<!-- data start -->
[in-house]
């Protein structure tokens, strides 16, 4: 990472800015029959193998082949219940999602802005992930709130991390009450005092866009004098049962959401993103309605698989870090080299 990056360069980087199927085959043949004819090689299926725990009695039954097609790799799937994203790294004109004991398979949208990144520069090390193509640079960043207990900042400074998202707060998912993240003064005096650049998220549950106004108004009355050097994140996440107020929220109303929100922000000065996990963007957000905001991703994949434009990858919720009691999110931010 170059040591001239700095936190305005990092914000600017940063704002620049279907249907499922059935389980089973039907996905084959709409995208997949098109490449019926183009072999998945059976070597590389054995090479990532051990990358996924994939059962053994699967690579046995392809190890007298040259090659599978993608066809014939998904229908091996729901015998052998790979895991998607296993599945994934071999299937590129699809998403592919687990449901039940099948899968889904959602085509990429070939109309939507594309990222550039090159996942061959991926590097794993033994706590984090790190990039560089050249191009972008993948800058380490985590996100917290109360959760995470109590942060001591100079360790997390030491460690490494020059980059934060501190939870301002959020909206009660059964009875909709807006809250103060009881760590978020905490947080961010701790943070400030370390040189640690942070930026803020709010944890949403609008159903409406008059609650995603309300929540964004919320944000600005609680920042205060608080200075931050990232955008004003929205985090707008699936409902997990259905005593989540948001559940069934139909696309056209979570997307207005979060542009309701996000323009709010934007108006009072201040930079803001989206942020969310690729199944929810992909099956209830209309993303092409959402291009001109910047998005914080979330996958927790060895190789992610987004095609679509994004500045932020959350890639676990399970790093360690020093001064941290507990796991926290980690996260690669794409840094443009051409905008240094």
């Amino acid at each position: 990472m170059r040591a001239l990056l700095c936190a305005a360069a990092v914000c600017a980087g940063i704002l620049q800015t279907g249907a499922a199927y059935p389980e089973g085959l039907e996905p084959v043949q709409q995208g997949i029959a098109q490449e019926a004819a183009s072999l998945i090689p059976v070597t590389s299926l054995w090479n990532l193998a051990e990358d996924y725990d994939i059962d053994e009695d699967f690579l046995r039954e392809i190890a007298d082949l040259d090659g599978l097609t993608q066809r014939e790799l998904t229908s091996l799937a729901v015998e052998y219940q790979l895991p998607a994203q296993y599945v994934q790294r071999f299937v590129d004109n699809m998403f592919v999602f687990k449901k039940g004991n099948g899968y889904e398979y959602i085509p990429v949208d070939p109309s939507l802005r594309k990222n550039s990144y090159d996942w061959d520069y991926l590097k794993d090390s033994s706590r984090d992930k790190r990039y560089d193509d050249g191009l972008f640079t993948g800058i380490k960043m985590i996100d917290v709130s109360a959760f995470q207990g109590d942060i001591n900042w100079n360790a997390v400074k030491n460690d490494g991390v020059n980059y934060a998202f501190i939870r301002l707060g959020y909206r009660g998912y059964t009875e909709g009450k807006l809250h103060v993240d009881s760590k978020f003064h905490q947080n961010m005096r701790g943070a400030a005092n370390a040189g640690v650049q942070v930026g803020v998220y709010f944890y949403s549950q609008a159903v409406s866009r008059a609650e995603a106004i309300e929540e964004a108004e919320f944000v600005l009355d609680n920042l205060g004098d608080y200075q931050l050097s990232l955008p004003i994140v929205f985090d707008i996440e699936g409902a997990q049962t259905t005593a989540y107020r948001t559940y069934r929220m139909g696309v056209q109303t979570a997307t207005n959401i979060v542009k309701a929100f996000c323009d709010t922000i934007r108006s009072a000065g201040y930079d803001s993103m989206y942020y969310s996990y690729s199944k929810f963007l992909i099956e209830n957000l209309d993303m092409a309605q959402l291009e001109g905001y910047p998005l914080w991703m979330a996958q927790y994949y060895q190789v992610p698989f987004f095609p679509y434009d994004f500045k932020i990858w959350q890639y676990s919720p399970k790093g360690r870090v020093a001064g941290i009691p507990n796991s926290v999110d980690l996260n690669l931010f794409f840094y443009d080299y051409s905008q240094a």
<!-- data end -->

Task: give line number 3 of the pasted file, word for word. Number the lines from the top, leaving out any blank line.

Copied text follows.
């Amino acid at each position: 990472m170059r040591a001239l990056l700095c936190a305005a360069a990092v914000c600017a980087g940063i704002l620049q800015t279907g249907a499922a199927y059935p389980e089973g085959l039907e996905p084959v043949q709409q995208g997949i029959a098109q490449e019926a004819a183009s072999l998945i090689p059976v070597t590389s299926l054995w090479n990532l193998a051990e990358d996924y725990d994939i059962d053994e009695d699967f690579l046995r039954e392809i190890a007298d082949l040259d090659g599978l097609t993608q066809r014939e790799l998904t229908s091996l799937a729901v015998e052998y219940q790979l895991p998607a994203q296993y599945v994934q790294r071999f299937v590129d004109n699809m998403f592919v999602f687990k449901k039940g004991n099948g899968y889904e398979y959602i085509p990429v949208d070939p109309s939507l802005r594309k990222n550039s990144y090159d996942w061959d520069y991926l590097k794993d090390s033994s706590r984090d992930k790190r990039y560089d193509d050249g191009l972008f640079t993948g800058i380490k960043m985590i996100d917290v709130s109360a959760f995470q207990g109590d942060i001591n900042w100079n360790a997390v400074k030491n460690d490494g991390v020059n980059y934060a998202f501190i939870r301002l707060g959020y909206r009660g998912y059964t009875e909709g009450k807006l809250h103060v993240d009881s760590k978020f003064h905490q947080n961010m005096r701790g943070a400030a005092n370390a040189g640690v650049q942070v930026g803020v998220y709010f944890y949403s549950q609008a159903v409406s866009r008059a609650e995603a106004i309300e929540e964004a108004e919320f944000v600005l009355d609680n920042l205060g004098d608080y200075q931050l050097s990232l955008p004003i994140v929205f985090d707008i996440e699936g409902a997990q049962t259905t005593a989540y107020r948001t559940y069934r929220m139909g696309v056209q109303t979570a997307t207005n959401i979060v542009k309701a929100f996000c323009d709010t922000i934007r108006s009072a000065g201040y930079d803001s993103m989206y942020y969310s996990y690729s199944k929810f963007l992909i099956e209830n957000l209309d993303m092409a309605q959402l291009e001109g905001y910047p998005l914080w991703m979330a996958q927790y994949y060895q190789v992610p698989f987004f095609p679509y434009d994004f500045k932020i990858w959350q890639y676990s919720p399970k790093g360690r870090v020093a001064g941290i009691p507990n796991s926290v999110d980690l996260n690669l931010f794409f840094y443009d080299y051409s905008q240094a």